On 8 April 2014, the Court of Justice declared the Data Retention Directive to be invalid in a decision which could have potentially far-reaching consequences across the EU.
The decision was made in light of concerns that the Directive interferes in a particularly serious manner with the fundamental rights to respect for private life and to the protection of personal data.
Background to the Data Retention Directive
The Data Retention Directive (Directive 2006/24/EC) (the “Directive”) came into force following a series of terrorist attacks in Europe which highlighted the need to harmonise laws across Member States. The key objective of the Directive is to require Member States to ensure that certain data (including traffic and location data) is retained by communication providers for the purpose of investigation, detection and prosecution of serious crimes.
The UK implemented the Directive for fixed and mobile telephony services through the Data Retention (EC Directive) Regulations 2007. This was followed by the Data Retention (EC Directive) Regulations 2009 which extended the scope to the internet and replaced the 2007 regulations.
The Directive allowed Member States to impose a data retention period between 6 and 24 months, with the UK opting for a 12 month retention period.
The Case – Digital Rights Ireland and Seitlinger and Others (C-293/12 and C-594-12)
The Irish High Court and Austrian Constitutional Court asked the Court of Justice to assess the validity of the Directive in light of the fundamental rights to respect for private life and protection of personal data.
The reference by the Irish Court concerned the legality of national legislative measures regarding the retention of data relating to electronic communications. The Austrian Court raised questions concerning actions brought by a number of individuals challenging the national provisions which transpose the Directive into Austrian law.
Decision of the Court of Justice
The Court of Justice ruled that the Directive disproportionately infringes on individuals' fundamental rights to privacy and protection of personal data. The Court therefore declared the Directive to be invalid and some of the key concerns identified in reaching this decision were as follows:
- Generality of the Directive: it covers all individuals, all means of electronic communication and all traffic data without differentiation, limitation or exception.
- Lack of objective criterion: the Directive fails to set out objective criterion and procedures to ensure that competent national authorities have access to the data and use such data for the relevant purposes.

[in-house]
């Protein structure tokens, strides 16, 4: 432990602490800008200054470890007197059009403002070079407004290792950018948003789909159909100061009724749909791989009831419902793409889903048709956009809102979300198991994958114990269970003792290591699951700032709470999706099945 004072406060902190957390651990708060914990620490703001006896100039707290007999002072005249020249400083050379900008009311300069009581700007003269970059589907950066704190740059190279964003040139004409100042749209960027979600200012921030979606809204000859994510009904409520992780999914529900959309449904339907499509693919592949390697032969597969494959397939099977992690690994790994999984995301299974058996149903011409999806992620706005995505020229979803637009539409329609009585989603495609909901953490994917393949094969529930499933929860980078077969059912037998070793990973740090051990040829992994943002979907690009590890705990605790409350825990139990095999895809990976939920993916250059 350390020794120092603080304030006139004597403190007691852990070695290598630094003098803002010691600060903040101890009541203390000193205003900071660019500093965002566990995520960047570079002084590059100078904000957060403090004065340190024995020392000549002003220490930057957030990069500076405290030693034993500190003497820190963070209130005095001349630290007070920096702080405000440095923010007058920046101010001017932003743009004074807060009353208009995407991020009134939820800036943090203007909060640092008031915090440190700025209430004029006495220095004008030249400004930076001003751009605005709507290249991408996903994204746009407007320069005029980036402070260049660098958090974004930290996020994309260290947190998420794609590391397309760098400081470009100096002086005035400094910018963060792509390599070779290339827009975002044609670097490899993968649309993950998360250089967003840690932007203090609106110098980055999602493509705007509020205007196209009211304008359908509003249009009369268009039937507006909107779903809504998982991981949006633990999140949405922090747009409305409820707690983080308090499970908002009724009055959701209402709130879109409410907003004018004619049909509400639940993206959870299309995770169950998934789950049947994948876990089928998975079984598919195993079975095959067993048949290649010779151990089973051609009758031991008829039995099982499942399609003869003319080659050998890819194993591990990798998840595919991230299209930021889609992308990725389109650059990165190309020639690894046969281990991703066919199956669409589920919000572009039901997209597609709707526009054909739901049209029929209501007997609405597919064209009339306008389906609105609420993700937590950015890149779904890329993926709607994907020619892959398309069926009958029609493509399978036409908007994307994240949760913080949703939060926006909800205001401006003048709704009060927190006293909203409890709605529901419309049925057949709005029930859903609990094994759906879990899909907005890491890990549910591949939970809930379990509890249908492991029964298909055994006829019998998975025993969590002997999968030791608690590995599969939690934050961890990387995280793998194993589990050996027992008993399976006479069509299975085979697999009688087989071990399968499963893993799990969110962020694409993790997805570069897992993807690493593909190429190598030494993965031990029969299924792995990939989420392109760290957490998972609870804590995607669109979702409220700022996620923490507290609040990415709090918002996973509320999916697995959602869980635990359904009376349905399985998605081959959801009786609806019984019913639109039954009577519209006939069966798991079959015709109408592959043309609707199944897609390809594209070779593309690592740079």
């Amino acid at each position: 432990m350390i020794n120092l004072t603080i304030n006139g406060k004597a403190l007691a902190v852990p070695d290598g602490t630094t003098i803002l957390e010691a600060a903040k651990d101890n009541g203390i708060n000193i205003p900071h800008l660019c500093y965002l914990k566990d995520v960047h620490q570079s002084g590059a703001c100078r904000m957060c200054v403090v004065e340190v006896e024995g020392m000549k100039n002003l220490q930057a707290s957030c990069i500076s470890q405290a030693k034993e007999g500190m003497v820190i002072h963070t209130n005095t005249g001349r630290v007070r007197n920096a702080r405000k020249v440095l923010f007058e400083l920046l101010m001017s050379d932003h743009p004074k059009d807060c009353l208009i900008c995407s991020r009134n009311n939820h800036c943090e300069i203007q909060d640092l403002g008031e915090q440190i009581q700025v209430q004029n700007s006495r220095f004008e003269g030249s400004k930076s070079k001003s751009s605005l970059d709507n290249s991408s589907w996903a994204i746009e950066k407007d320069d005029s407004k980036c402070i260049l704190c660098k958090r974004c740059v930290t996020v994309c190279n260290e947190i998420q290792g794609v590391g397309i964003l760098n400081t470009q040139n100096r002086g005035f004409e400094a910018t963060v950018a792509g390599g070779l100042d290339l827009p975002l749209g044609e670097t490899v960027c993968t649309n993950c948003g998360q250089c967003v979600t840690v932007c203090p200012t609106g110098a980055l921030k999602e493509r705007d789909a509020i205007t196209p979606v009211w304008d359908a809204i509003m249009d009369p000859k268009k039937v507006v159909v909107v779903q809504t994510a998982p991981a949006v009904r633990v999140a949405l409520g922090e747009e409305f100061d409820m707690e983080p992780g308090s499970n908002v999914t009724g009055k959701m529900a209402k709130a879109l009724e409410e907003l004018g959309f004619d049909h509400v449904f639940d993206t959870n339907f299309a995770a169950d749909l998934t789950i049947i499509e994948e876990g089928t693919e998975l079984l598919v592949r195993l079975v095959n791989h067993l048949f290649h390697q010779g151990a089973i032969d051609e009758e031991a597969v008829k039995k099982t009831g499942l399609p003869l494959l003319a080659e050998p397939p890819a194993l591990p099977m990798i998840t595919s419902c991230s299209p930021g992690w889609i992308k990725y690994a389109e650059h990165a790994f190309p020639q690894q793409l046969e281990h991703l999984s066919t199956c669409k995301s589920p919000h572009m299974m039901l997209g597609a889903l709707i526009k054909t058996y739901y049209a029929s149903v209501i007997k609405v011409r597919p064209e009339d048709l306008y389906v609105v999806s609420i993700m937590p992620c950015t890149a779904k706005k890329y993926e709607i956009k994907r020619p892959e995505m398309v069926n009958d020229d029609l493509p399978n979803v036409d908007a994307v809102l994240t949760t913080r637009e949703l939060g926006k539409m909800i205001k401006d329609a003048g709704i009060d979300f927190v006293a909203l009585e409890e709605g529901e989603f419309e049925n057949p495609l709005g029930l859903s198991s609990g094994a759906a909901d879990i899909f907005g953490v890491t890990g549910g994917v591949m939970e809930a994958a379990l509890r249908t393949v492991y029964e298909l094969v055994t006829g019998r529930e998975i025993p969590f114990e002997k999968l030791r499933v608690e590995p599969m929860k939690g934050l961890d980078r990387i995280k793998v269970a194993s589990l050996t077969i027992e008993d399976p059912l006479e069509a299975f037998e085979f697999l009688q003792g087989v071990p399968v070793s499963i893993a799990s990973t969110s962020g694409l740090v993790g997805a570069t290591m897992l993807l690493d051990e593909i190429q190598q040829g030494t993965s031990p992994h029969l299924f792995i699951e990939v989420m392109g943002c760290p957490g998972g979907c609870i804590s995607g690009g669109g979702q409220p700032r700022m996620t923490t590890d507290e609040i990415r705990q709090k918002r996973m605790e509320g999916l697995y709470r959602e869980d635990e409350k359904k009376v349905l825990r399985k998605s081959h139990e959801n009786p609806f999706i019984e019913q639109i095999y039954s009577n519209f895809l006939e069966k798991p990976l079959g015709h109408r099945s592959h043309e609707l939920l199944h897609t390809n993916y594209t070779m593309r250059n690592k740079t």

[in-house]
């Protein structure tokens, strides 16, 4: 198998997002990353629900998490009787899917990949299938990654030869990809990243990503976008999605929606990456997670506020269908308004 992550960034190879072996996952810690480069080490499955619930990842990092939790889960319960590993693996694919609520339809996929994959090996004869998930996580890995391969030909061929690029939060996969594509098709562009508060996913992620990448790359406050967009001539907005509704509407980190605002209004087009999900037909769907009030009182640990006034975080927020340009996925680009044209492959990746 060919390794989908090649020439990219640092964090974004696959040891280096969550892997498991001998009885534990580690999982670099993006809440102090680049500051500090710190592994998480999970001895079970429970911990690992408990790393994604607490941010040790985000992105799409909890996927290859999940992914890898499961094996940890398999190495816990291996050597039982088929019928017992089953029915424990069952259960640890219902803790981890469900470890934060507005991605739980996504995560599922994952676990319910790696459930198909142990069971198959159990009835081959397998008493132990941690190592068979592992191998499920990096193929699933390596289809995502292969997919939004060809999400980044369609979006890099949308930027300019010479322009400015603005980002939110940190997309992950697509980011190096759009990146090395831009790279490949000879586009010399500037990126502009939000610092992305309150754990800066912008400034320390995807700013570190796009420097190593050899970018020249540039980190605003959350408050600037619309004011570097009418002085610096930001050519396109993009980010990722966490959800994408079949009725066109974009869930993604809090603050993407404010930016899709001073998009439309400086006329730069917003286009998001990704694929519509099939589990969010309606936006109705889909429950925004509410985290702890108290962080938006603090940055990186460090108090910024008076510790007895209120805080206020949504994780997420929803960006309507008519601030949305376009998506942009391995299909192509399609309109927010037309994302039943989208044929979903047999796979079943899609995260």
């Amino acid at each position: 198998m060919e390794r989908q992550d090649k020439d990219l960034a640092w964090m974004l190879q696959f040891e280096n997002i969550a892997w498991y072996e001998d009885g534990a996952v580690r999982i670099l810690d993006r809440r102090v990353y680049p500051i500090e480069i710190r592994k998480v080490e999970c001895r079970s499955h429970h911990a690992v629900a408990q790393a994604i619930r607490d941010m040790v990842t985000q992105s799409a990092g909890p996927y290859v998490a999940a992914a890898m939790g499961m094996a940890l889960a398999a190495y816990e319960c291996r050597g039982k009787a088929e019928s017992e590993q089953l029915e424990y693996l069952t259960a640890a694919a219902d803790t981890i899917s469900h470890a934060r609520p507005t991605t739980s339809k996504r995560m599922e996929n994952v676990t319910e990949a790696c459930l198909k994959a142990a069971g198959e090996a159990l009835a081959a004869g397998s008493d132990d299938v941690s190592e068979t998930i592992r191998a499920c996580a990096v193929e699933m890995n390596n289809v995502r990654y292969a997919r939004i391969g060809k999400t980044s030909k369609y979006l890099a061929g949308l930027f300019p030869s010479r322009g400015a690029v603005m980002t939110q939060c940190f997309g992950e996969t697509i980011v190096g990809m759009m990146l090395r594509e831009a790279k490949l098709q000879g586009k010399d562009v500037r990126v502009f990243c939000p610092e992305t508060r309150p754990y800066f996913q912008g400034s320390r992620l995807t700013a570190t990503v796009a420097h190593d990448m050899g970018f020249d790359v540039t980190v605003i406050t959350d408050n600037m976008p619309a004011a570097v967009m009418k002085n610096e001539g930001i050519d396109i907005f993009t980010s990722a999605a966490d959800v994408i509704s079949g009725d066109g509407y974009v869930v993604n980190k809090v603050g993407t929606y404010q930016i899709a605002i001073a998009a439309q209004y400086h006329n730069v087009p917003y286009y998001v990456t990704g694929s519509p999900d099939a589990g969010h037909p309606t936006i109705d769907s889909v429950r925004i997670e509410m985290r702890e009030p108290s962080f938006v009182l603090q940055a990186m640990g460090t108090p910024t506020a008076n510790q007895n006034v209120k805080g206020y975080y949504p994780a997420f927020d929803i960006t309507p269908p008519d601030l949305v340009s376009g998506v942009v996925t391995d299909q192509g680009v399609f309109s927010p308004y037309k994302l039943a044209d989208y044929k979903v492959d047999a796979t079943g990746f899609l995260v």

- Data retention period: the minimum retention period imposed is at least six months, regardless of the type of data or the possible usefulness of such data in relation to the objective pursued. Further, retention is permitted up to a period of two years without any objective criteria to determine what period is strictly necessary.
- Risk of abuse: the Directive does not provide for sufficient safeguards to ensure effective protection of the data against the risk of abuse and unlawful access and use of the data.
- Absence of retention within the EU: there is no requirement that the data be retained within the EU, therefore the Directive does not adequately ensure compliance with the rules.
The declaration of invalidity will apply retrospectively from the date the Directive entered into force. The precise impact on national implementing legislation will depend on the extent to which the national laws of Member States are a literal transposition of the now invalidated Directive or whether there are deviations in the implementation. Guidance released by the European Commission shortly after the decision suggests that national legislation will only need to be amended with regard to aspects that become contrary to EU law following the judgment.
At UK level, whilst the implementing Data Retention Regulations will not be automatically void following the decision, it seems that legislative changes will be needed going forwards in order to meet the proportionately concerns identified by the Court of Justice. In addition, the decision will cast even further doubt on the Government’s draft Communications Data Bill which proposes extending the existing communications data retention requirements.
Telecom service providers and ISPs will need to carefully follow developments and there is likely to be a period of legal uncertainty as to whether their retention of data may now risk violating individuals’ fundamental rights of privacy and protection of data. In the on-going debate between privacy and surveillance, the decision will clearly be received well among privacy groups.
The European Commission has confirmed that it will now assess the verdict and its implications.